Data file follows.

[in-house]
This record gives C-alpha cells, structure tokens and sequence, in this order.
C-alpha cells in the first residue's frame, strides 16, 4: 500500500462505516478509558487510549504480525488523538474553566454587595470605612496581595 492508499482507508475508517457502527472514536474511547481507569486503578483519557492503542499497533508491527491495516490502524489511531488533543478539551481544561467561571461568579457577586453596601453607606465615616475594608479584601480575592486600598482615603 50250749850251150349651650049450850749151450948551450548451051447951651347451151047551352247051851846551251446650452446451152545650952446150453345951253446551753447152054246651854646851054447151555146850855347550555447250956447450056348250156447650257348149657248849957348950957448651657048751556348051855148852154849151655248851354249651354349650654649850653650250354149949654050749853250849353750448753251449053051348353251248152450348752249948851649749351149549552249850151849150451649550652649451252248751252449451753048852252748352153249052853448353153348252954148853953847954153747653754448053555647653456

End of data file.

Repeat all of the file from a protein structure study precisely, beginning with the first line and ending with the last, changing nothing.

[in-house]
This record gives C-alpha cells, structure tokens and sequence, in this order.
C-alpha cells in the first residue's frame, strides 16, 4: 500500500462505516478509558487510549504480525488523538474553566454587595470605612496581595 492508499482507508475508517457502527472514536474511547481507569486503578483519557492503542499497533508491527491495516490502524489511531488533543478539551481544561467561571461568579457577586453596601453607606465615616475594608479584601480575592486600598482615603 50250749850251150349651650049450850749151450948551450548451051447951651347451151047551352247051851846551251446650452446451152545650952446150453345951253446551753447152054246651854646851054447151555146850855347550555447250956447450056348250156447650257348149657248849957348950957448651657048751556348051855148852154849151655248851354249651354349650654649850653650250354149949654050749853250849353750448753251449053051348353251248152450348752249948851649749351149549552249850151849150451649550652649451252248751252449451753048852252748352153249052853448353153348252954148853953847954153747653754448053555647653456